sea level rise

Ocean Roundup: Endangered Orca Pod Welcomes Calf, Atmospheric CO2 Levels Reach Record High, and More

Posted Tue, Sep 9, 2014 by Brianna Elliott to bp oil spill, CO2 levels, killer whales, sea level rise, southern resident killer whales

New calf joins southern resident whale population

A southern resident orca mother and her calf. For the first time since 2012, a new calf has joined the population. (Photo: NOAA's National Ocean Service / Flickr Creative Commons)

- A new study found that tiny crabs of the species Planes major, which were thought to hitch rides on the back of sea turtle shells and remain there for life with a mate, may not be as monogamous as once thought. New research shows that males may actually hop off turtles in search of a mate in what researchers are calling “risky behavior.” Smithsonian Science


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Ocean Roundup: Great Barrier Reef to Stay Clear of Dredge Spoil, Louisiana Rapidly Losing Coastline, and More

Posted Tue, Sep 2, 2014 by Brianna Elliott to chesapeake bay, great barrier reef, oil drilling, sea level rise

The Great Barrier Reef will stay clear of dredge spoil

A sea turtle in the Great Barrier Reef. (Photo: University of Denver / Flickr Creative Commons)

- The Chesapeake Bay experienced their eighth-largest dead zone this summer since record keeping began in the 1980s, according to Maryland’s Department of Natural Resources. Officials say this signals larger issues with Bay health, and that much more work is needed to reduce nutrient input and pollution. The Washington Post


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Ocean Roundup: Methane Seeping from U.S. Atlantic Seafloor, Iceland’s Caught Scores of Endangered Fin Whales, and More

Posted Mon, Aug 25, 2014 by Brianna Elliott to fin whales, killer whale pods, methane, ocean plastics, sea level rise

The U.S. Atlantic coast is seeping methane in 570 locations

Methane rising from the seafloor off Virginia. (Photo: NOAA Photo Library / Flickr Creative Commons)

- According to a new report by the Assembly Select Committee on Sea Level Rise and the California Economy, California is “woefully unprepared” for sea level rise. The report projects that agriculture, tourism, and fishing industries will be most impacted by sea level rise. Think Progress


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Ocean News: Japan Vows to Reinstate Whaling, Sea Level Rise Uncovers WWII Remains, and More

Posted Mon, Jun 9, 2014 by Brianna Elliott to deep sea fish, polar bear cams, sea level rise, world oceans day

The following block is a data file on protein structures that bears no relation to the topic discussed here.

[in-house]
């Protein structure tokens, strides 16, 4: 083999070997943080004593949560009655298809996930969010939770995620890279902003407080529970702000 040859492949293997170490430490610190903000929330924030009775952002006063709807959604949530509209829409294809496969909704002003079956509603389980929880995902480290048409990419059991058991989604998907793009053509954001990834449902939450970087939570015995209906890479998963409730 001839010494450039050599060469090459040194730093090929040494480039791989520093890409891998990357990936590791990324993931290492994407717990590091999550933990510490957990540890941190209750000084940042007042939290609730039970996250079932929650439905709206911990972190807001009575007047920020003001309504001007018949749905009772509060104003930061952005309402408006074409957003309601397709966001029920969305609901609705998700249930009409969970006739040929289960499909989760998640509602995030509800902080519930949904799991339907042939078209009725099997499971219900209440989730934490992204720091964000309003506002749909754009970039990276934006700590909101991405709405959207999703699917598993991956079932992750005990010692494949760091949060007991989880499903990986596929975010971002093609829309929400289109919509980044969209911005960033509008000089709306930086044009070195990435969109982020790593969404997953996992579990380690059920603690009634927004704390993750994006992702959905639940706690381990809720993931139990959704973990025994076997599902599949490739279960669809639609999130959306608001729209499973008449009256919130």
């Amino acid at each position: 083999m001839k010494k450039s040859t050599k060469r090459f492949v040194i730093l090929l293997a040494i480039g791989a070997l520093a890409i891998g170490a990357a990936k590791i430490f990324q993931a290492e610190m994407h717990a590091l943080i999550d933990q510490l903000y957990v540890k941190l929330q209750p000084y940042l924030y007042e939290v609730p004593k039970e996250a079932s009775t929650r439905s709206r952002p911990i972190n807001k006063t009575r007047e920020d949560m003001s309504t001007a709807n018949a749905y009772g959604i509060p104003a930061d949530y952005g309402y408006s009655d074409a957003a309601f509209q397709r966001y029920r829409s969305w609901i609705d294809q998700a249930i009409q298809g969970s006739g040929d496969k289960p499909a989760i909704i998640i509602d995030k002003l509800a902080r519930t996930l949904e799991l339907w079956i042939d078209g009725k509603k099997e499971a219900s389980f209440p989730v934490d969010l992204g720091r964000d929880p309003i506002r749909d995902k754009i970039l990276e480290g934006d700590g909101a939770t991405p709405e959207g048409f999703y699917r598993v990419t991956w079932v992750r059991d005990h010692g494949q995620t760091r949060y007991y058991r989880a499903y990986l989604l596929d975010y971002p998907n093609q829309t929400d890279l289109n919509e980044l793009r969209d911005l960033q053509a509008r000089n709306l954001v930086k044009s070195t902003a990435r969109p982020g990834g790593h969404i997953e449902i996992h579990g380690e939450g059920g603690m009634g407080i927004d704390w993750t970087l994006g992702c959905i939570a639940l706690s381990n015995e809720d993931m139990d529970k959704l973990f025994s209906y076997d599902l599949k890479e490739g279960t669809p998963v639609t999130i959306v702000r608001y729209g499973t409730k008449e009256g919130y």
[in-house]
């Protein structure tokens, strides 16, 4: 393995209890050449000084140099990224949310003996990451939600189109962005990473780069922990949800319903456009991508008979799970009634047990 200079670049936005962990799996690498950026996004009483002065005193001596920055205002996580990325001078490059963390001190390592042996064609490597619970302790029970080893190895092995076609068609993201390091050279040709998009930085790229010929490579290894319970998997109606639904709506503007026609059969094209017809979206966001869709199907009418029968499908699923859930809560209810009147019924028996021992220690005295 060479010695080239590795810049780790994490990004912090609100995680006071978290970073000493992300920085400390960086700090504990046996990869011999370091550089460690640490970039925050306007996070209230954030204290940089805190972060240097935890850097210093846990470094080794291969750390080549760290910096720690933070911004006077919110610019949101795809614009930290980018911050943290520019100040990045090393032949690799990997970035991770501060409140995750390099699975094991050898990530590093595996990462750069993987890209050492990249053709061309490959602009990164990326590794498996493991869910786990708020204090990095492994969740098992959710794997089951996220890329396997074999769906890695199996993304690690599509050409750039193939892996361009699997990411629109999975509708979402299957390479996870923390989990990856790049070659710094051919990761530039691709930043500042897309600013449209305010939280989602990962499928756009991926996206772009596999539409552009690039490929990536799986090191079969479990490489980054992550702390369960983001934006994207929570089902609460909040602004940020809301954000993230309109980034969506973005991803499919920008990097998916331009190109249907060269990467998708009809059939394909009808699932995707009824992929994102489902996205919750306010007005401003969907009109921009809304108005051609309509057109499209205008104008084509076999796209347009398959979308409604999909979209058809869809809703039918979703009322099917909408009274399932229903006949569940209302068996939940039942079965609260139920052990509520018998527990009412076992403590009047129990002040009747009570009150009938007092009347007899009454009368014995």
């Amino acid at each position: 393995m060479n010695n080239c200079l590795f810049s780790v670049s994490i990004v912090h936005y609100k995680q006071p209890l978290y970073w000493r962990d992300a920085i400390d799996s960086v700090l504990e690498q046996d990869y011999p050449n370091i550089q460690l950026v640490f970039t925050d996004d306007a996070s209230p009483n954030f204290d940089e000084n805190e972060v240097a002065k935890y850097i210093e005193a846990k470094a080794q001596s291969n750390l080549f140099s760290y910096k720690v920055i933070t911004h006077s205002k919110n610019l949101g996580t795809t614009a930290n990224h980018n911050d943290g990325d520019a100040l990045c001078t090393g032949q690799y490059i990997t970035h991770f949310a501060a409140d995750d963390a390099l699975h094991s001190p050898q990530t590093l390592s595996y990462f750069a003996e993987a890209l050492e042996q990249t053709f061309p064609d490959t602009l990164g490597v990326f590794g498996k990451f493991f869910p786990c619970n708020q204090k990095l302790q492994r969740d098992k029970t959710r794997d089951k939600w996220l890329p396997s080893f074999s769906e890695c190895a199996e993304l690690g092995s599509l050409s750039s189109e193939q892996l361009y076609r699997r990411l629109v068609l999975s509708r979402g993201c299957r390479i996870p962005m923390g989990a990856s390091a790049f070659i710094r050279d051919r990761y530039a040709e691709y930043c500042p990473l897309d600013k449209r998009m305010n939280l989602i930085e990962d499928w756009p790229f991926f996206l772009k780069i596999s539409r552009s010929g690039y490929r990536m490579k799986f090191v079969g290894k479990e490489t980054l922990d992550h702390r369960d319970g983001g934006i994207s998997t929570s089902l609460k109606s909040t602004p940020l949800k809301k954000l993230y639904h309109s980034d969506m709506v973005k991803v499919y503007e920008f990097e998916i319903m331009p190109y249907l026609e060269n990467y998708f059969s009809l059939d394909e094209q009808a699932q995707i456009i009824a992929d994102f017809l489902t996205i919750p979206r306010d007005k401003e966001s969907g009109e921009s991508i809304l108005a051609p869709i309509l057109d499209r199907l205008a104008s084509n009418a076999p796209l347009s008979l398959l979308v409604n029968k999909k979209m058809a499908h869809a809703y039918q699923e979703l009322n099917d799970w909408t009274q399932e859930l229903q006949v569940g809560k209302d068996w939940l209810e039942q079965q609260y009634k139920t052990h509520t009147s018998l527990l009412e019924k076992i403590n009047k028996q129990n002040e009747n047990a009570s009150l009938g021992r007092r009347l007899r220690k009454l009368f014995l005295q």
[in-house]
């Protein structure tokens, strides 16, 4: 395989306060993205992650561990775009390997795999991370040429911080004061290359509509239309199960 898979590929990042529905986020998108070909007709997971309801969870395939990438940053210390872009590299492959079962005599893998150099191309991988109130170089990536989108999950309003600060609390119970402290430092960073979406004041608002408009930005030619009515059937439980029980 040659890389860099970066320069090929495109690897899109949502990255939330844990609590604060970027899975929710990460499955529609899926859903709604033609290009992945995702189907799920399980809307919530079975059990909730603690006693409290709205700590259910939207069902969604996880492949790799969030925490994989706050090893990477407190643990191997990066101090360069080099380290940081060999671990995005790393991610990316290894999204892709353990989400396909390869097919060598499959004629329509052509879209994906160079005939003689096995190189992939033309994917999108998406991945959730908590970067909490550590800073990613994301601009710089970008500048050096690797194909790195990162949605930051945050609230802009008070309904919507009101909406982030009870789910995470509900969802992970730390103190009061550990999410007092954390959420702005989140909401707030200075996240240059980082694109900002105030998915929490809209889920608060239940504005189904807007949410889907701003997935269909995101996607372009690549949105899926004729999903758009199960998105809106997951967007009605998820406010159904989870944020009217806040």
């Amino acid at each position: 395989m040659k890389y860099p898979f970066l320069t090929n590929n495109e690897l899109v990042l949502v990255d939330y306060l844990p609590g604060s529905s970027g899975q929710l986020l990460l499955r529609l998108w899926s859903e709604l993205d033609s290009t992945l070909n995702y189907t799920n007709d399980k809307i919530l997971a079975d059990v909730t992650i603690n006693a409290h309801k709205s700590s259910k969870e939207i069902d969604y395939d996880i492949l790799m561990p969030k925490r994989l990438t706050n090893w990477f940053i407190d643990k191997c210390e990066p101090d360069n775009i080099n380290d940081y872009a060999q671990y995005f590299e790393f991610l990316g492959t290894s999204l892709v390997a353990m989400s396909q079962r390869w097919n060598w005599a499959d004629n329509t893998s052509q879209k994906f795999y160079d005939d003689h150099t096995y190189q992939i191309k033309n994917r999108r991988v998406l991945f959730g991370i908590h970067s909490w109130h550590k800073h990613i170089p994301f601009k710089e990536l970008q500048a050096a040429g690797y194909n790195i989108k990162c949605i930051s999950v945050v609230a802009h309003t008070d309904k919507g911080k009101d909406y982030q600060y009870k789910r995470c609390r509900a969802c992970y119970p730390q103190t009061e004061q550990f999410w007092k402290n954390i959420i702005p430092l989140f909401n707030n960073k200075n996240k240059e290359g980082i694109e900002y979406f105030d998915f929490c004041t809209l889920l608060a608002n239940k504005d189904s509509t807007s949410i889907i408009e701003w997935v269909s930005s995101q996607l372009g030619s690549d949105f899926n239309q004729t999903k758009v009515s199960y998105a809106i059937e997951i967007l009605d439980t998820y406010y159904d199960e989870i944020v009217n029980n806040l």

A polar bear diving underwater.

A polar bear (Ursus maritimus). (Photo: Oceana)

- It turns out that deep sea fish play a significant role in removing CO2 from surface water, according to a new study. The researchers found that deep sea fish are responsible for removing and storing more than one million tons of CO2 per year near Ireland and the United Kingdom. EurekAlert


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West Antarctic Ice Sheet Collapse Calls for Revised Sea Level Rise Predictions

Posted Mon, May 19, 2014 by Brianna Elliott to sea level rise, West Antarctic Ice Sheet

The Thwaites Ice shelf edge, West Antarctica. (Photo: NASA ICE / James Yungel / Flickr Creative Commons)

A section of the West Antarctic Ice Sheet has declined to a point that’s irreversible, two groups of NASA scientists reported last week. As NASA’s narration explains below, six glaciers in particular are rapidly melting into the Amundsen Sea, and there are no barriers like mountains or hills to halt this retreat. Scientists point to climate change and warmer ocean temperatures as causes.


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Arctic Sea Ice at Second Lowest on Record

Posted Mon, Sep 19, 2011 by Meghan Bartels to arctic sea ice, climate change, global warming, melting sea ice, polar bears, sea level rise, walruses

grey seal

A grey seal. © Oceana/Carlos Minguell

The latest sea ice data are out, and they aren't pretty. Here’s the latest:

The sea ice data in particular are drawing a lot of attention because sea ice maintenance affects weather patterns around the globe, melting ice contributes to warmer oceans and rising sea levels, and unusual ice patterns can wreak havoc on the lives of native humans and animals, particularly polar bears, which can drown, and walruses, which can starve.


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